The AMR Narrative

Vancomycin-resistant Enterococci (VRE)

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What are vancomycin-resistant Enterococci (VRE)?

Vancomycin-resistant Enterococci (VRE) are a type of Enterococci bacteria resistant to vancomycin, a type of last-line antibiotics used to treat serious multidrug-resistant bacterial infections.

Unfortunately, Enterococci have the ability to develop antibiotic resistance through a variety of mechanisms.

Indeed, VRE bacteria can change some parts of their cell wall. This way, they prevent vancomycin and the other beta-lactam antibiotics (such as penicillin) to bind to the bacteria, making these medications ineffective. Some VRE are even resistant to all available antibiotics, making these types of infections very difficult to treat.

Moreover, VRE can share their genetic material with other Enterococci bacteria (through the so-called plasmids, small circular DNA molecules), rapidly spreading resistance.

That is why VRE are considered a serious public health threat, and specifically vancomycin-resistant Enterococcus faecium has been listed among the top priority bacterial pathogens to guide discovery, research and development of new antibiotics by the World Health Organization (WHO).

What are Enterococci?

To understand VRE, it is important to know what Enterococci are.

Enterococci are gram-positive bacteria. When observed under a microscope, they are spherical-shaped, and typically tend to be arranged in short and medium chains.

There are several species of Enterococci, the most important and common being Enterococcus faecalis and Enterococcus faecium.

They are common cause of hospital-associated infections. Enterococci can cause various types of infections ranging from mild to serious ones, such as urinary tract infections, bacteremia, and endocarditis. Life-threatening conditions primarily occur in healthcare settings, for example hospitals and nursing homes, and mainly affect people with specific risk factors.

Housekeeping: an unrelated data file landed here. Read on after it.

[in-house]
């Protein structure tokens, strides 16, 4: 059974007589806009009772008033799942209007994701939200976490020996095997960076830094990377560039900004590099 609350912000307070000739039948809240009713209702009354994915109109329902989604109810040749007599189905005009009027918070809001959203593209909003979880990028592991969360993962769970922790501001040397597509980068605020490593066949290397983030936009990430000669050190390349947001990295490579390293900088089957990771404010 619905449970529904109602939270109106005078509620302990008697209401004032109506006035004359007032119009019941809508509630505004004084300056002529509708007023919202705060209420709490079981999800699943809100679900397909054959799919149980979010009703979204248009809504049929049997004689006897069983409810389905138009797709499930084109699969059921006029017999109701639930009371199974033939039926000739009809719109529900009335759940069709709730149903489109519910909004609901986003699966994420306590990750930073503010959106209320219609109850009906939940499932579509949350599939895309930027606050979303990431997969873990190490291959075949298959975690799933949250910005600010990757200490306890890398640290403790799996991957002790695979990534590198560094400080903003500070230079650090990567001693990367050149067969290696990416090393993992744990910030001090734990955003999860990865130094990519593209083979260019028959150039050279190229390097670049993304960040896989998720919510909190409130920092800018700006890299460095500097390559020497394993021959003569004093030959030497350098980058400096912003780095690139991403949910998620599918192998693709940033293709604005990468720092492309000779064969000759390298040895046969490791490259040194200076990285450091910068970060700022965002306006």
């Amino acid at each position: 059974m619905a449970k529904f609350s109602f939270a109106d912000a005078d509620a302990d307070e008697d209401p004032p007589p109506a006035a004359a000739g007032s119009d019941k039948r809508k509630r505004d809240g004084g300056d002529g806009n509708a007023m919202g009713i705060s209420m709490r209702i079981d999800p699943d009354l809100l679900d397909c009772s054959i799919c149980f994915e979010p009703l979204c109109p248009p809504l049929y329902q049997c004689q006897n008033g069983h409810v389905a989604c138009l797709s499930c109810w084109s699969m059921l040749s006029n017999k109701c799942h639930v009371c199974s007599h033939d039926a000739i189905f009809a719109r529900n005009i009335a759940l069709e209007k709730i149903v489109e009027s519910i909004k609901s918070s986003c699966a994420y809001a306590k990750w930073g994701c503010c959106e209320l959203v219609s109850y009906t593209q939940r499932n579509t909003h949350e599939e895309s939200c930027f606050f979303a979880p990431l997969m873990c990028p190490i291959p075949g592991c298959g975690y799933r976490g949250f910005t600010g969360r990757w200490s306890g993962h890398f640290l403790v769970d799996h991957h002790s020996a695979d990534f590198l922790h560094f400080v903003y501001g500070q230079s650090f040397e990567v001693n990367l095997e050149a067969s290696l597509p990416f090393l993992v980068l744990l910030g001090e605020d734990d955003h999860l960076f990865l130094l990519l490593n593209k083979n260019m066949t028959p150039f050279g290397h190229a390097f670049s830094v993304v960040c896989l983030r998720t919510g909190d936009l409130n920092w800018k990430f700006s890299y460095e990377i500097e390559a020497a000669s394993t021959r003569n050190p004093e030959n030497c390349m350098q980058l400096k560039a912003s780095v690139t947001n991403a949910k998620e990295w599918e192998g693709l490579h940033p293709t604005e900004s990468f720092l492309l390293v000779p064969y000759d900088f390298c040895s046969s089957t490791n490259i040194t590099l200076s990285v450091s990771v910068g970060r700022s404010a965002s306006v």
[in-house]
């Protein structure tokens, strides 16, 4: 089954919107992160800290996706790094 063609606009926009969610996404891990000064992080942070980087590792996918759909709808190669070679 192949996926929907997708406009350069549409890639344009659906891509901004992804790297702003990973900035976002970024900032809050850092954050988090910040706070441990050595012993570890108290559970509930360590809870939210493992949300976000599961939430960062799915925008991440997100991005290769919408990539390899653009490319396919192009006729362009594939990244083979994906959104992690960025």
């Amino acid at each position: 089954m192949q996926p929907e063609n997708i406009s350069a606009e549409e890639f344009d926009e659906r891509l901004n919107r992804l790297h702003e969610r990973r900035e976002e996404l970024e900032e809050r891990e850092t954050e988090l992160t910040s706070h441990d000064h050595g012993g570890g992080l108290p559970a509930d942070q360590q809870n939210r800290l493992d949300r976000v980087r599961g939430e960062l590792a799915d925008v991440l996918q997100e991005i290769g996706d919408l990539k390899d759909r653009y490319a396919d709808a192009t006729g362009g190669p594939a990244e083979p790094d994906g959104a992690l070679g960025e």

Where can Enterococci be found?

Enterococci are normally present in the large intestine (indeed, “éntero” is a Greek word meaning intestine), and in the female genital tract, as part of the normal flora. They are also found in the environment, like in soil and water.

Therefore, Enterococci can colonize the gastrointestinal tract, living in a patient without causing symptoms or signs of infections. However, colonization can lead to infection in certain groups of people who are at greater risk than others.

How can Enterococci spread?

Since Enterococci live in the environment, they can be spread to people when they are exposed to water or soil contaminated with these microorganisms.

In healthcare facilities bacteria can spread from person to person by skin contact with infected or colonized people (such as through healthcare workers’ contaminated hands), or contaminated medical equipment or environmental surfaces.

Moreover, Enterococci are able to survive for long periods of time in a wide variety of conditions and environments, including extremely high and low temperatures. These abilities make them easily transmissible in healthcare settings.

Which infections can Enterococci cause?

Enterococci can cause a variety of infections, ranging from mild to life-threatening conditions.
They include:

• Urinary tract infections. They represent the most common infections caused by Enterococci, usually occurring in people with urinary catheters. Any part of urinary system can be infected, including kidneys (pyelonephritis), bladder (cystitis), and prostate (prostatitis).
• Bacteremia. This occurs when bacteria overcome the defence mechanisms of the body (for example, through a wound, or a urinary or an intravascular catheter), and by spreading through the bloodstream.
• Endocarditis. In this serious and life-threatening condition, bacteria stick to one of the valves inside the heart after spreading into the bloodstream.
• Skin and soft tissue infections. Enterococci can infect skin, and even the tissues immediately beneath the skin (cellulitis). These conditions are more common in people with pressure sores, burns, and wounds due to injuries or surgery.